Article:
Bikram Yoga vs. Hot Yoga

What is the difference between Bikram Yoga and Hot Yoga?

Bikram Yoga on the River 2016 Detroit Michigan Half Moon Pose

Bikram Yoga is the Original Hot Yoga!

From the early 1970s until approximately 2010, Bikram Yoga – also known as the 26 & 2 – was equivalent to “hot yoga”.  Its unparallelled benefits and worldwide popularity inspired many to try to imitate it.

So….since the early 2010s, many other “hot yoga” and heated fitness trends have proliferated, especially in North America.  However, it is not the heat that makes this yoga work.  The sequence, principles, and practice methods create the transformative benefits of the “90-minute miracle”.

Bikram Yoga remains the original and time-tested therapeutic heated hatha yoga.  It is associated with scientifically proven health benefits and is truly accessible to all ages and bodies.

Traditional, Therapeutic Yoga Methods

It will not take long for you to experience the difference between the Bikram Yoga method at BYCA and the various types of hot yoga.  This is a rough comparison – as “hot yoga” can be one of many dozens of things – but we hope it will give you some idea of the differences.

Bikram Yoga and Ghosh lineage Hot Yoga
Repeated Beginner Sequence (26 postures and 2 breathing exercises) for first several yearsVarious sequences depending on the teacher
Comprehensive treatment of every muscle group, joint, and major system in the bodyVarying sequences may or may not cover each muscle and system
Method accessible to ages 70+, men/womenOften mostly accessible to flexible young women
No inversions for beginners; no downward dog; no getting up and down from standing to floorDepending on teacher, downward dog and inversions may be present
Stillness during and after every postureMovement and stillness depends on teacher; stillness becoming less common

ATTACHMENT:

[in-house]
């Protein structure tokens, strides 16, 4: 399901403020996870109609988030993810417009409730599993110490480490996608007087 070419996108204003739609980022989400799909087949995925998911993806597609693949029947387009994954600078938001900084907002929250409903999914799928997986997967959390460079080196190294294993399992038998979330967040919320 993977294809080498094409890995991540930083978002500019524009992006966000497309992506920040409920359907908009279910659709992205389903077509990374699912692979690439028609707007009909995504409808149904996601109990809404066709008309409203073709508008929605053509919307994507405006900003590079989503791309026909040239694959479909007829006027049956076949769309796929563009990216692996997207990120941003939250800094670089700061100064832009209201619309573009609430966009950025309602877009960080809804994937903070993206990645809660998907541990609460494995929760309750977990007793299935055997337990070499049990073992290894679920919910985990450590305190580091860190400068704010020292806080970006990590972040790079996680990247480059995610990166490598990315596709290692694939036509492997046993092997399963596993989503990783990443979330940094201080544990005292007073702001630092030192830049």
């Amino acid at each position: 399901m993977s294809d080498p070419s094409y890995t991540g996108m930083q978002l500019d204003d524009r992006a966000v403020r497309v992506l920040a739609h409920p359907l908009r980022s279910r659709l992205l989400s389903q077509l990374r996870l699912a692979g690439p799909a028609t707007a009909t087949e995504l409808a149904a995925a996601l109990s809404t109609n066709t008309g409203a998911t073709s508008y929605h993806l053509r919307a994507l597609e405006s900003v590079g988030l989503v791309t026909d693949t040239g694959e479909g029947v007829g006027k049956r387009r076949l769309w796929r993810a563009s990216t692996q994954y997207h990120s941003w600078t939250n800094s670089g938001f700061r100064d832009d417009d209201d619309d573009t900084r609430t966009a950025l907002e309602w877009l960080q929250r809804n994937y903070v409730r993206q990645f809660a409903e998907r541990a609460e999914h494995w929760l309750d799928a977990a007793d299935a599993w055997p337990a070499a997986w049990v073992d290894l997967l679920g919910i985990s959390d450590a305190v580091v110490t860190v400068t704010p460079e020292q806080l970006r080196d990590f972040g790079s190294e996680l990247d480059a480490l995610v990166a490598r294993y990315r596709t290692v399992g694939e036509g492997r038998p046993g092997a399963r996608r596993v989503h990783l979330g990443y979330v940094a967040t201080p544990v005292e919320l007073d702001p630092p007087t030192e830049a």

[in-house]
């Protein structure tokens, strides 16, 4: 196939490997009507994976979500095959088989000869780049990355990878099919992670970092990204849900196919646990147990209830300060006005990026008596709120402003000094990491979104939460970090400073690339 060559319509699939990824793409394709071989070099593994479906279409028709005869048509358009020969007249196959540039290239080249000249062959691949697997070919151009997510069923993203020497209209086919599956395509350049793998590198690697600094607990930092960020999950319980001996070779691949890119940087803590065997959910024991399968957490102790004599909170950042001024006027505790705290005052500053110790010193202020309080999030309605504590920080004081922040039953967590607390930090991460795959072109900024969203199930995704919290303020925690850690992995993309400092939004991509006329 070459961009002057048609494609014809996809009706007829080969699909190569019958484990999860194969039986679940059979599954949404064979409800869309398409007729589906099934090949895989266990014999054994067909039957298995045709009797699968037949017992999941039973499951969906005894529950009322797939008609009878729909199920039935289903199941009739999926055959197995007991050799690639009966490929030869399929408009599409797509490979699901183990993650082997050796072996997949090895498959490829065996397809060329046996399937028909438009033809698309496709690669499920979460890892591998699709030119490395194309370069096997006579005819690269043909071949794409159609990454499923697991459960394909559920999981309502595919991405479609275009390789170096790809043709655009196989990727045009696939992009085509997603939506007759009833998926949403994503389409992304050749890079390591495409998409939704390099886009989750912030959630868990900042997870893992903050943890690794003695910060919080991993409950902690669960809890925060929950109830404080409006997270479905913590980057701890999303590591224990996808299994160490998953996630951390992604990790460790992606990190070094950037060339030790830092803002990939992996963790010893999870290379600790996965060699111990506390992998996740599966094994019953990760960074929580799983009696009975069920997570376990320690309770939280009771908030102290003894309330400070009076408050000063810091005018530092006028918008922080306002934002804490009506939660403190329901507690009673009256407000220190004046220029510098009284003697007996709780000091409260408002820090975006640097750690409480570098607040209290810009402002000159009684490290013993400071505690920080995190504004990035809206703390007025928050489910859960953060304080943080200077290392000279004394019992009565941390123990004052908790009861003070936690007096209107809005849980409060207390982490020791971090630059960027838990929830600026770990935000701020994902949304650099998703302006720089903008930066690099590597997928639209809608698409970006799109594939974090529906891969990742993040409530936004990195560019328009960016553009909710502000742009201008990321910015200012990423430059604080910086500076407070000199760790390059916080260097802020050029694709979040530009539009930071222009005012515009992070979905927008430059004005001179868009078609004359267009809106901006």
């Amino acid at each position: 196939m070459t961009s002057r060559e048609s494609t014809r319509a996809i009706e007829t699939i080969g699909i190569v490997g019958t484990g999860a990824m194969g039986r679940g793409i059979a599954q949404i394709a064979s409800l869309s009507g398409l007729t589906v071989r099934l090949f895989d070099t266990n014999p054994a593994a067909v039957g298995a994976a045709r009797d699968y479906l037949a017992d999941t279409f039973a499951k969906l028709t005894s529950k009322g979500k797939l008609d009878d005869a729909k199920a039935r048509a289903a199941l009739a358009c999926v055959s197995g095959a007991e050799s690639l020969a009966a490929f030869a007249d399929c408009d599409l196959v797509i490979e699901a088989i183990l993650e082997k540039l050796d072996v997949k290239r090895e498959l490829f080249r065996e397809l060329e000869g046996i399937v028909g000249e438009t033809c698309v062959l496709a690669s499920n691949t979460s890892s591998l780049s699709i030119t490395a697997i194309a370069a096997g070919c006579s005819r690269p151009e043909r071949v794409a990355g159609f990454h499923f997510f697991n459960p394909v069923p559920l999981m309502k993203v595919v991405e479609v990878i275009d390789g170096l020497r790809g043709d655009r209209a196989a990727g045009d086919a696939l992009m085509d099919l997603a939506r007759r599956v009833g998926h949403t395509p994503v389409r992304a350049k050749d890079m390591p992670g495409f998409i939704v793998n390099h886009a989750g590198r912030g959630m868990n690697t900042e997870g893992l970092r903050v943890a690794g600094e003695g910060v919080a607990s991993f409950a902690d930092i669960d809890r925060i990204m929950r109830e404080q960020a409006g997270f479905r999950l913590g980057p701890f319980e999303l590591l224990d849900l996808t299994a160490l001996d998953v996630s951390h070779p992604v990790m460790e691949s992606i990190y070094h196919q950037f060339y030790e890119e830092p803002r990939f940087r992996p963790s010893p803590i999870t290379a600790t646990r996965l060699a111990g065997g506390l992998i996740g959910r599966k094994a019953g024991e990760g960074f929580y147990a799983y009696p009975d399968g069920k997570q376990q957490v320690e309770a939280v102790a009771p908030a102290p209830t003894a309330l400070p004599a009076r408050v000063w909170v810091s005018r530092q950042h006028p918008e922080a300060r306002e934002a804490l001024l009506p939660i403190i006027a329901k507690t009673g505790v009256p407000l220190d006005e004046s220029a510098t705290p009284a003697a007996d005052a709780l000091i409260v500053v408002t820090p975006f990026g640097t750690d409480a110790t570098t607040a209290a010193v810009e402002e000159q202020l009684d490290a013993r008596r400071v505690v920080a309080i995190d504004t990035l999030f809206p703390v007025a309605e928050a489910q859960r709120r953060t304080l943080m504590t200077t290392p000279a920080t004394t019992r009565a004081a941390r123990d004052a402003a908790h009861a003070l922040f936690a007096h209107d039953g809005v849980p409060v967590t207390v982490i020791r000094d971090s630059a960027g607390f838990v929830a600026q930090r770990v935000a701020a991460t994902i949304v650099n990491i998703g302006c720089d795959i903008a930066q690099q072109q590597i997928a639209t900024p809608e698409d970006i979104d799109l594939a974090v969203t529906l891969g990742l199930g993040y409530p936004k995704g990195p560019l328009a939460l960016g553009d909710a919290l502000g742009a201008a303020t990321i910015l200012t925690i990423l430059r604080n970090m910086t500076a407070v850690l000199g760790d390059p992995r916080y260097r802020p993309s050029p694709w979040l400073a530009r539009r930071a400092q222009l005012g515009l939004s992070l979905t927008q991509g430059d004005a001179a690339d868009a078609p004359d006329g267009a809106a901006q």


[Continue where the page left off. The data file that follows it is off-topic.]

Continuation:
Specific Tourniquet Effect in every posture for specific health benefitsTourniquet effect might take place in some postures
Emphasizes SPINE strength, mobility, and circulationCommonly emphasizes hip mobility and arm/shoulders; less focus on spine
Possible to do while injured or partially immobilized, even with cast, broken bones, etc.Often requires ability to walk, stand, or put weight on wrists and shoulders
Emphasis on mental aspects and mastery of basics and breathingOften emphasis on “interesting” or new postures, fitness trends such as barre, pole, etc.
Consistent since 1972; Ghosh lineage dates to 1930sVarying histories and many new trends
Goal: therapeutic benefits and concentrationGoal: various
Detailed instruction of form throughout, moment by momentVarying amounts of instruction
No soundtrackMusic is likely
Emphasis on moving together with the wordsCommon emphasis on doing “whatever feels right”
Interventional research on the specific sequence and method demonstrates tangible benefits to several internal systemsVariety makes research difficult, and claims cannot be translated to other versions
Emphasis on self-realization and awareness

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